There’s a place in the Sonoran desert with theater costumes in the closets and wild bunnies in the front yard.
It is a place of history, beauty and genius.
Yet few visitors to Phoenix or Scottsdale see it.
There are artists at Cattle Track whose work fetches international collectors, but they don’t have a sign in front of their studios. They don’t have a website, and even tourism officials offer little information on the place.
Only those serious about art and history venture here. Wild quail stalk the property as if they own it. Hummingbirds skirt the mesquite trees.
From the road, it looks like a dusty collection of adobe-style buildings and modest, rural homes.
Cattle Track is that rarity in the modern world that hums with labor and love — a living, working artists’ compound.
It’s the kind of place where artists come to live apart from society, so they can spent a lifetime on one project.
That desert light can’t be replicated in an urban world.
This was pure desert when engineer George Ellis came homesteading here in the ’20s.
He was a pioneer in desert architecture — no A/C in that era meant designing buildings to minimize heat, and incorporating beauty with practical design. The original Ellis deed covered 1,500 acres; the land later was subdivided into so many ranches that Cattle Track today is only 16 acres.
Ellis pioneered the use of color with concrete, practising on adobe-style buildings that developed into an artists’ compound.
“From the 1920s on, if you had an artistic bent, you came here,” says printmaker Mark McDowell, who has lived here more than 30 years.
Working seven days a week, he uses antique letterpress and wood type to create singular pieces and books. McDowell calls his art “labor-intensive.” Each painting or print takes two to four years. He creates whimsical art and props in less time. A current project, involving individual palladium prints, requires 14-minute exposures of silver and glass photos from 1840-1860.
Frank Lloyd Wright, who developed his own compound later for architects a few miles away, built one of the dozen buildings at Cattle Track.
Cattle Track was once so isolated, artists in the early decades (pre-telecommunications) built bonfires to alert neighbors across the desert that their gallery was open for visitors, McDowell explains.
The matriarch of this place is Janie Ellis, daughter of George Ellis and costume designer Rachael Murdock. The private collection of Murdock’s costumes, hats, and other accessories is so large, yet so detailed, that it’s stored in houses, former barns and even shipping containers in the desert.
McDowell offers his favorite Murdock anecdote about this “cultured woman” leaving the big city to join her husband in the Sonoran.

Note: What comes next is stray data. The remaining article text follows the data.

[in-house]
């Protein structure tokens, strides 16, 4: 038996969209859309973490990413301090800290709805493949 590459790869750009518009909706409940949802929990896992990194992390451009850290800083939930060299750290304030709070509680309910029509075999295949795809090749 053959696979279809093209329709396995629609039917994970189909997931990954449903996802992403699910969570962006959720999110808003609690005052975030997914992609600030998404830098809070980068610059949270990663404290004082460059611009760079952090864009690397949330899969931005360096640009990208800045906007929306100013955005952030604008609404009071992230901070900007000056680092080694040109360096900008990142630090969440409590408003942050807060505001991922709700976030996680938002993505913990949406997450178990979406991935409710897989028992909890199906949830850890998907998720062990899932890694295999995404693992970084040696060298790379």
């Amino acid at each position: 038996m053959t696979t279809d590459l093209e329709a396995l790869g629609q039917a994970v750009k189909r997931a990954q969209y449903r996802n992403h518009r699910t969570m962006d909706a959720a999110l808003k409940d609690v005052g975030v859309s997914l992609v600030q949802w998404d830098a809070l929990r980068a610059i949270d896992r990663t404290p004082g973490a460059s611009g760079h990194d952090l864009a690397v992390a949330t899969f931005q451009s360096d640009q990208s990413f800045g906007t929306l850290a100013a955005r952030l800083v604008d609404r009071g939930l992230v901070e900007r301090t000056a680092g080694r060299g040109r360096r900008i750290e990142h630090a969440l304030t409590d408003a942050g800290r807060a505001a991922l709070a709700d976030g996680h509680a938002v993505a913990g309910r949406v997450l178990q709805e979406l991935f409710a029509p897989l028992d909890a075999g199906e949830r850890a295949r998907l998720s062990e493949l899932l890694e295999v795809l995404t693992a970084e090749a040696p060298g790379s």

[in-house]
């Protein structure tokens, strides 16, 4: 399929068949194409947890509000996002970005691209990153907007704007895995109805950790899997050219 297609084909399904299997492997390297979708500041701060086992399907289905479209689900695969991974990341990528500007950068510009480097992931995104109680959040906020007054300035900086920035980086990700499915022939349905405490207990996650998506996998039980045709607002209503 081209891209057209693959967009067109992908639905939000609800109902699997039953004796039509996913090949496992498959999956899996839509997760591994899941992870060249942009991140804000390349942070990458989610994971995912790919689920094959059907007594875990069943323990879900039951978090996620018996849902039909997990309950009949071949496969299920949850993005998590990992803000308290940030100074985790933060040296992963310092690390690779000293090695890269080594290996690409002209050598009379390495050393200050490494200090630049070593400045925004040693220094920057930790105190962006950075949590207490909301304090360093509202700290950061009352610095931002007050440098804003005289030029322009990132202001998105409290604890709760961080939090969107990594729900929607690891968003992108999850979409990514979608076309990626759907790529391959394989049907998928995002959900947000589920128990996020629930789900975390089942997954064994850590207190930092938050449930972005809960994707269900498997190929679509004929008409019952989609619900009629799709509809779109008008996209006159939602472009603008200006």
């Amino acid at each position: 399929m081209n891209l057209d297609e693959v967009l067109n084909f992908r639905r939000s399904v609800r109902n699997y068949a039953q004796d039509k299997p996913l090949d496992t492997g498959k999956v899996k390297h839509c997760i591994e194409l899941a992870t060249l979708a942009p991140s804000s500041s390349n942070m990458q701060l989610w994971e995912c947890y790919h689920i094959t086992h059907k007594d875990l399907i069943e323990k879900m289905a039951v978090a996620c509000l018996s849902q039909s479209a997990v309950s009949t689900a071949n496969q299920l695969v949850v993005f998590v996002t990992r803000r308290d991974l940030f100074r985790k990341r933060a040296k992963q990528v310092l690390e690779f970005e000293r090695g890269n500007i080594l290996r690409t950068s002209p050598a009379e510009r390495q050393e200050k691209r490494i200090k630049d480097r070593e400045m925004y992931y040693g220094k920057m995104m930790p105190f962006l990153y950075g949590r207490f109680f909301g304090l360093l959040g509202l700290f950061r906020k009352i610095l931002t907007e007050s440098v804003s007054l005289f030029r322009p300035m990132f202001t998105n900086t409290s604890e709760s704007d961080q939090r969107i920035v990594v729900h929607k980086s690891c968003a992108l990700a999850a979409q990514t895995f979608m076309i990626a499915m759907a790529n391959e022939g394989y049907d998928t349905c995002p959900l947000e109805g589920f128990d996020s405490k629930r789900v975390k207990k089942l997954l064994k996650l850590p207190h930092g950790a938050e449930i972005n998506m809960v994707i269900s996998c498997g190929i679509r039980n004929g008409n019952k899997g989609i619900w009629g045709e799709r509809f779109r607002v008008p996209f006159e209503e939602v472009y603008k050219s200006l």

‘I’m not going to go out there and live in a goddamn tent!’ Murdock said.
So Ellis built her a house from an old horse stable. His earliest water pipes were made of wood.
He salvaged metal and wood for structural supports, and built a mudbaked adobe home. Janie Ellis half-jokingly complains the desert climate is so harsh, she must still regularly paint the outside walls with milk so her house doesn’t crumble in the dust.
Ellis “had a history of salvaging materials,” she recalls. “This was long before ‘green’ and recycling. It was a necessity.”
Cattle Track continues that tradition today. Many outdoor sculptures were created from found material. McDowell moved an entire printing shop here so that he could work in privacy.
Ellis is opening some of her mother’s collection to the public. There’s a book, and a public exhibit honoring her work and Arizona’s 100th birthday as a state.
Ellis, the Balanchine ballet dancer for whom many of these costumes were designed, tenderly lifts a few from their protective sleeves, explaining the genesis of each. Her mother loaned them to area theater groups.
“They’re all show costumes,” she says, explaining the long process of cataloguing and describing each one. “You wouldn’t believe the sewing machines we had out here.”
Rachael Murdock made costumes from discarded curtains and whatever else she could find.
“We were a farm family,” Ellis says. “We weren’t wealthy. People knew we could make anything, so they gave us stuff from their mansions.”
Mother, daughter and son all created costumes from”dumpster diving” too, she laughs.
“We would take the pick-up truck and go up and down alleys in Scottsdale and pick up silk, ultra-suede, you name it.”
Murdock was a teacher, horse trainer, greyhound breeder, and pioneer of desert couture.
As a sign of her whimsy, she created tiny shoes that drew a cease-and-desist order in the ’70s from fashion giant Gucci. Not sure if it was the Goo Chee label they were protesting or the fine handiwork of teensy boots, made by a real craftswoman.